Buy Hold Sell: 3 of the ASX's most shorted stocks (and 2 long-term buys)

In this episode, Sage Capital's Sean Fenton and Perpetual Asset Management's Sean Roger provide their analysis on five ASX-listed stocks.
Buy Hold Sell

Livewire Markets

Since the beginning of the year, the total level of shorting on the ASX has risen 16.2%. According to, there is now $25.5 billion being borrowed today to bet against the country's 100 biggest shorts. 

Short sellers borrow shares in a company at the current market price in the hope they can buy back those shares (close a position) once the company's share price has fallen. Many do this in times when sentiment is falling or a business faces short-term headwinds, rather than long-term structural changes - as short-term fluctuations in share price can be incredibly painful - think GameStop. 

So are there any long-term opportunities the short sellers are missing? 

To find out, Livewire's Ally Selby was joined by Sage Capital's Sean Fenton and Perpetual Asset Management's Sean Roger for their analysis of three stocks with high levels of short interest. 

And just because I know you all love a stock pick, our guests also name a high-conviction position they are backing for the year ahead.

Note: This episode was recorded on Wednesday 17 May 2023. You can watch the video, listen to the podcast, or read an edited transcript below. 

Edited Transcript

Ally Selby: Hey, how are you doing? And welcome to Livewire's Buy Hold Sell. I'm Ally Selby, and today we're going to be analysing some of the most shorted stocks on the ASX. Plus, because I know you love a stock pick, our guests are also going to be naming their highest conviction call right now. To do that, we're joined by Sean Roger from Perpetual Asset Management, and Sean Fenton from Sage Capital.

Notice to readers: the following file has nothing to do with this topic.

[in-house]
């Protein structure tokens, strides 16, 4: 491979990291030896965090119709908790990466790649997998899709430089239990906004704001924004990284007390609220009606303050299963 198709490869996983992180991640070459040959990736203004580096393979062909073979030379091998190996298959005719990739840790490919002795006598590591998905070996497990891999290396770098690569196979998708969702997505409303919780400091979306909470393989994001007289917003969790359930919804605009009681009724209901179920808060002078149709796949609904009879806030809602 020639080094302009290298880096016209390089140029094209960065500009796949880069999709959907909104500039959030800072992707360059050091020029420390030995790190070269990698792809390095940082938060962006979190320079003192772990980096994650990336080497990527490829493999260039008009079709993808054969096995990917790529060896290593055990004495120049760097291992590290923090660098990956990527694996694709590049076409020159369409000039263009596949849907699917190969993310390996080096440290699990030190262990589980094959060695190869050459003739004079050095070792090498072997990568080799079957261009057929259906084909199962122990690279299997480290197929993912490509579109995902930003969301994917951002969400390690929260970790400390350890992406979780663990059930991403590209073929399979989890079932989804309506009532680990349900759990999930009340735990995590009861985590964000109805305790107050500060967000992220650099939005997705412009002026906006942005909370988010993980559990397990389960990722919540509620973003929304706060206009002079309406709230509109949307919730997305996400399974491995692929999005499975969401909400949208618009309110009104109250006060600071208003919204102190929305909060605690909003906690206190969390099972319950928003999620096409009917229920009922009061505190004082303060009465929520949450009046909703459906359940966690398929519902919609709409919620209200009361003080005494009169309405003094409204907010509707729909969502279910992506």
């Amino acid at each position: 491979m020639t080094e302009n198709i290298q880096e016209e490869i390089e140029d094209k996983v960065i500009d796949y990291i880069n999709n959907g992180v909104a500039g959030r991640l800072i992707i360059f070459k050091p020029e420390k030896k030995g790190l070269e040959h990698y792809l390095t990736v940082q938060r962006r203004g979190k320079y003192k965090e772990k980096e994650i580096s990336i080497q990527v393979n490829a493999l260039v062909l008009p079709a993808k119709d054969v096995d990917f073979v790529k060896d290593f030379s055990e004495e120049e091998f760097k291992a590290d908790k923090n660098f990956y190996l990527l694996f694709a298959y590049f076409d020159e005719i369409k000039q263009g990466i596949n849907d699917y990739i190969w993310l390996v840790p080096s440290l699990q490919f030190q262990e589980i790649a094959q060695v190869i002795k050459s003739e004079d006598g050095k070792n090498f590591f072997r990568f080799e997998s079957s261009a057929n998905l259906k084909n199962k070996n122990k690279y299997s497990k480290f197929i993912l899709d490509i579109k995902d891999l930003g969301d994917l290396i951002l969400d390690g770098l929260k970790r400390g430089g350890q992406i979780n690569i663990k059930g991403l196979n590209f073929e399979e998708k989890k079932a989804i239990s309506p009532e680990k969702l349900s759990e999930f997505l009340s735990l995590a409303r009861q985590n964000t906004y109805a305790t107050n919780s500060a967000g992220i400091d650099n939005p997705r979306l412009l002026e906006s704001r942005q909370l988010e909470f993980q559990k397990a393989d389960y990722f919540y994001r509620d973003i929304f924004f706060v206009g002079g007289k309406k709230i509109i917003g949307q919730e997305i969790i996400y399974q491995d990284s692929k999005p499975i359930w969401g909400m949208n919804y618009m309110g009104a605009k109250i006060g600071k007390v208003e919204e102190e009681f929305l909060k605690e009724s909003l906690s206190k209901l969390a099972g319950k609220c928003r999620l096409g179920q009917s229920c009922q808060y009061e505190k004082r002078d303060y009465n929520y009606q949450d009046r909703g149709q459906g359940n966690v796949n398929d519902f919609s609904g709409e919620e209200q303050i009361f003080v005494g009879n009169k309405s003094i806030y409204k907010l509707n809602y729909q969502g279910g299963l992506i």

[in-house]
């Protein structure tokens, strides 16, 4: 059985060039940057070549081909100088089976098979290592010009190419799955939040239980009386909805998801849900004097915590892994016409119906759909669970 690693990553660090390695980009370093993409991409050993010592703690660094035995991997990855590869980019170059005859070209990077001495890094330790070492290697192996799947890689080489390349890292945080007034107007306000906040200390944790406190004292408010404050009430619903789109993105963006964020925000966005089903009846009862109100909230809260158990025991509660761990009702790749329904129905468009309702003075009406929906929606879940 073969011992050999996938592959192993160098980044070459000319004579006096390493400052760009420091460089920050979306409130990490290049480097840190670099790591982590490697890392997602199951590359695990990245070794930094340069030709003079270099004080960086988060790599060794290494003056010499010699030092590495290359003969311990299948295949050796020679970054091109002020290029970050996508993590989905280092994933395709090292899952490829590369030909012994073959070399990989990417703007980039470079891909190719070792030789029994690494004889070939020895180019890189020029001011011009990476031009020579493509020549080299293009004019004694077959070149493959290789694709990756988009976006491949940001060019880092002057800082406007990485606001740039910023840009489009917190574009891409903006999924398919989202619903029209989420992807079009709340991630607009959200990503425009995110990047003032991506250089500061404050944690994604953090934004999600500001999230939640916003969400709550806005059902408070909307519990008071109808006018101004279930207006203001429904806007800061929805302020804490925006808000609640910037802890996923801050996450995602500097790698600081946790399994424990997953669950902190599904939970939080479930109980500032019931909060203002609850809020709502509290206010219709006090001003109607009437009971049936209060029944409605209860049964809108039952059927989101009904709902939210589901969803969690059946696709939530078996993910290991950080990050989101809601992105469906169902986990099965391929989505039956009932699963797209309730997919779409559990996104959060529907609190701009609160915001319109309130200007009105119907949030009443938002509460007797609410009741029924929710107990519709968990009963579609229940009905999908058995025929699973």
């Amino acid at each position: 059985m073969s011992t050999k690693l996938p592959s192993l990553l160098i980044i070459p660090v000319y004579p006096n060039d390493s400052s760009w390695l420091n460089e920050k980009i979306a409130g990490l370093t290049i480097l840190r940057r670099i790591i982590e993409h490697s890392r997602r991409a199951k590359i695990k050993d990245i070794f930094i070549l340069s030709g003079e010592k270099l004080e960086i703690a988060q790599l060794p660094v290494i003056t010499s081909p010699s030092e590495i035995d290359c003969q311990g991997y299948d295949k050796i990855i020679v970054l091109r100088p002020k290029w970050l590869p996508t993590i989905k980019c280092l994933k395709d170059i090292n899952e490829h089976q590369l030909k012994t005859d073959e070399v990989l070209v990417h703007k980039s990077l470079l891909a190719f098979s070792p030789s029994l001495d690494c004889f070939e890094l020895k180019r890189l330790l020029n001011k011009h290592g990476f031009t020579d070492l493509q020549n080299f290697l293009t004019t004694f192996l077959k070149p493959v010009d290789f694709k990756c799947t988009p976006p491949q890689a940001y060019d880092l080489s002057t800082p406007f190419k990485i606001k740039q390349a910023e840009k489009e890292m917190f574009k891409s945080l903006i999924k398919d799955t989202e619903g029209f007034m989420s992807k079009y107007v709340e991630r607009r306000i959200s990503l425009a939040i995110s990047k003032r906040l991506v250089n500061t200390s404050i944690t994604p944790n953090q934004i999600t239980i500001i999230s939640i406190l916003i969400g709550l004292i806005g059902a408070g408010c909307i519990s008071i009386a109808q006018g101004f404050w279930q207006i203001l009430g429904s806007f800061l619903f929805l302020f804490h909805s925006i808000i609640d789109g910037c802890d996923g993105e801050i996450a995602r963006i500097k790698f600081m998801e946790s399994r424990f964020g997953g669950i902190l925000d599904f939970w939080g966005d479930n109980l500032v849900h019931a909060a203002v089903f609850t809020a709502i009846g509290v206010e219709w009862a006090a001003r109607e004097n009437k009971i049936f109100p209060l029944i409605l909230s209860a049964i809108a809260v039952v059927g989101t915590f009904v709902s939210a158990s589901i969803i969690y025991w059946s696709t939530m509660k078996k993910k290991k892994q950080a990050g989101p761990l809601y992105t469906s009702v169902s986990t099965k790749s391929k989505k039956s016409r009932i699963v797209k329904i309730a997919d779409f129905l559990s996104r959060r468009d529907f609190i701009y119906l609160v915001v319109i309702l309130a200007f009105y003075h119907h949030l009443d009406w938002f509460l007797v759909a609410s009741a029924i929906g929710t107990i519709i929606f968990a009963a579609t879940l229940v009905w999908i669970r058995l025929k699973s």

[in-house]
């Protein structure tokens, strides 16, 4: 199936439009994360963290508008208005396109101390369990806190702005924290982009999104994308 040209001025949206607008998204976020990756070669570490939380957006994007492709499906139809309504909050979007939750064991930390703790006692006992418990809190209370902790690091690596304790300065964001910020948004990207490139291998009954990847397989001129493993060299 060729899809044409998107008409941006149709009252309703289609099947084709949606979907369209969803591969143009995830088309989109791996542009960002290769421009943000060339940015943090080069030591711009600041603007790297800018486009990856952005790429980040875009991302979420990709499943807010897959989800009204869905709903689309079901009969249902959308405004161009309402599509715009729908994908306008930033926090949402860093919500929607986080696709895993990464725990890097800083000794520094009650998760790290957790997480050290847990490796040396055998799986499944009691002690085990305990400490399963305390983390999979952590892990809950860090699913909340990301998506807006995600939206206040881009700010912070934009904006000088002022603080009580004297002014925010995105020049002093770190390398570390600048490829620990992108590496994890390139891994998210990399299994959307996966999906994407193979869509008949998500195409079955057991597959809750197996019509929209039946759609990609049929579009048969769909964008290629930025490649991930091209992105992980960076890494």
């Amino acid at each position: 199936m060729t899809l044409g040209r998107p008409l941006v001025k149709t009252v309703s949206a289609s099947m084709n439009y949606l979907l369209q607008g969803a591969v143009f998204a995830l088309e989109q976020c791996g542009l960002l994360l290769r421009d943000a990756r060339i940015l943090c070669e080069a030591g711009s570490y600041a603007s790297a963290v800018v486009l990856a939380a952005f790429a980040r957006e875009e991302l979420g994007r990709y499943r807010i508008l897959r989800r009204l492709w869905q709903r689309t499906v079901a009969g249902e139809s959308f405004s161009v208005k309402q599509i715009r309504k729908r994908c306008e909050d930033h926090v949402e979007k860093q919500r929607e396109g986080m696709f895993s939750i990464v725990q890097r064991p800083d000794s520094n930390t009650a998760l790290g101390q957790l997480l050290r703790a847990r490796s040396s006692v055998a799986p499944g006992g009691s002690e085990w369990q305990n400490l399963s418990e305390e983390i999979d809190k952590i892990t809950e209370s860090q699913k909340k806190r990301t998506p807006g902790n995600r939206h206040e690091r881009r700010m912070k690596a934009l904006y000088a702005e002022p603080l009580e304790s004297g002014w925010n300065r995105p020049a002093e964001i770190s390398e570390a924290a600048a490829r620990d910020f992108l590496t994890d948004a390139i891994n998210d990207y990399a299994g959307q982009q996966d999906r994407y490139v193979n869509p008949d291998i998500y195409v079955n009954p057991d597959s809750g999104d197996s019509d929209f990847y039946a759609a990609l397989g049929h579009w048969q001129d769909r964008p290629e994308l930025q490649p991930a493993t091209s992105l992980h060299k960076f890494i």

Okay, Sean, you are first up today. We've got Flight Centre. It's actually been one of the most shorted stocks on the ASX for what seems like years now, and it's one of the very few stocks that have a short interest in the double digits. The other ones being Zip (ASX: ZIP) and Appen (ASX: APX). Is Flight Centre a buy, hold or sell? 

Flight Centre (ASX: FLT)

Sean Fenton (HOLD): I'm just going to go with hold. It was obviously, like the rest of the travel sector, impacted through the COVID lockdowns and it had issues with its balance sheet and profitability. We're in the recovery stage now. Things are reopening. They're reshaping their whole retail network, closing stores, and growing more into corporate. So there's some growth there. But with all the capital raising, we just see it as being quite fully valued. We still see some travel recovery there, but we'd prefer other stocks in the space, like Corporate Travel (ASX: CTDor Qantas (ASX: QAN).

Ally Selby:  No doubt this position has been super painful for short sellers. It's up around 49% year to date and 6% over the last 12 months. Sean, is it a buy, hold or sell? 

Sean Roger (HOLD): I'm going to agree with Sean here and go a hold as well. We quite liked it a little bit lower down. We think the management team did a really good job in reshaping the business during that period and closing stores. And I think you're starting to see the corporate business within Flight Centre taking a lot of market share during COVID. So I think the outlook there's quite nice.